Bone china is a very pure white (whiter than standard European porcelain) and can be cast so thin as to be translucent, yet is still surprisingly chip resistant compared with lesser crockery like ironstone and earthenware.
Antique bone china was always expensive and difficult to work with.
China Patterns are designs that decorate sets of Dinnerware, Tea Sets, Chocolate Sets and other Tableware or Chinaware.
Most China Patterns come in a Series and some are individual patterns that are issued by a China Manufacturer or Porcelain maker.
Most famous of these are of course the Blue Willow pattern and other Blue & White china patterns such as Flow Blue. Most of the early designs and patterns were made on Stoneware or Earthenware, especially in Europe and America. Although some Patterns clearly imitated a certain “look”, such as Imari from Japan or Delft from Holland (which was in itself an imitation of older Blue & White china patterns from the Orient), most china patterns have a distinct design that adds to their decorative appeal.
Therefore, it is often the case that a certain number of Dinnerware Designs or China Patterns are of a particular Style but display different themes.
For example, the Imari style is available in many different china patterns such as those made by Royal Crown Derby, Coalport, Noritake, Mason’s Ironstone and a huge number of other china manufacturers.
It wasn't until the latter part of the 1800's that the majority of the makers listed below learned how to use bone china for serious production.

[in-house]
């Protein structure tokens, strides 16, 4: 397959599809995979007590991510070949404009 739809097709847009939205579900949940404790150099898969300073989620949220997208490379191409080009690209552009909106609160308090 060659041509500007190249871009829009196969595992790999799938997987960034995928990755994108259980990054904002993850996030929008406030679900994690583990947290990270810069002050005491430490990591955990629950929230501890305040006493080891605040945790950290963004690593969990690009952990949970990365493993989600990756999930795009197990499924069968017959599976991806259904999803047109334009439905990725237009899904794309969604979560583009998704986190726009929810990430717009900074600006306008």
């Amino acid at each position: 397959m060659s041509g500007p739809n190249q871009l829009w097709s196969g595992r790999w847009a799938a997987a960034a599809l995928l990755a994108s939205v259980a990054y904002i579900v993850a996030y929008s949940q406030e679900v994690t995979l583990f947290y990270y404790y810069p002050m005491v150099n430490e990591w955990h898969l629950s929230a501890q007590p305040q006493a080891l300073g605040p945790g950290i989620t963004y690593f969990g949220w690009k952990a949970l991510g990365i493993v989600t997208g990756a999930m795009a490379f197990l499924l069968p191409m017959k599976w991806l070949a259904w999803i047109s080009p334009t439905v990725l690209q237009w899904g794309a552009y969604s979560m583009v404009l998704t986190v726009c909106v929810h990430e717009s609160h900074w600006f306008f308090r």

Wedgwood, being very cautious about luxury porcelains, chose not to go into bone china at first.
They let firms like Spode and Rockingham do the pioneering work. Many of the old antique bone china making firms have not survived to the current day.
New makers with tighter marketing plans have taken their place over the last 60 years or so.
Although the marks are not "two backward E's", I suspect this is the mark you are referring to.
Starting in 1842, England has offered registration of it's decorative designs for pottery, china, wood, paper, pottery, china, porcelain, glass and more.
If you are at all interested in antique bone china you will need to keep this guide handy. This section is not a directory of pottery marks, but explains who founded the company, in what era, and what happened subsequently. The A - Z directory starts immediately below a short introduction.
Bone china is a type of porcelain with added animal bone.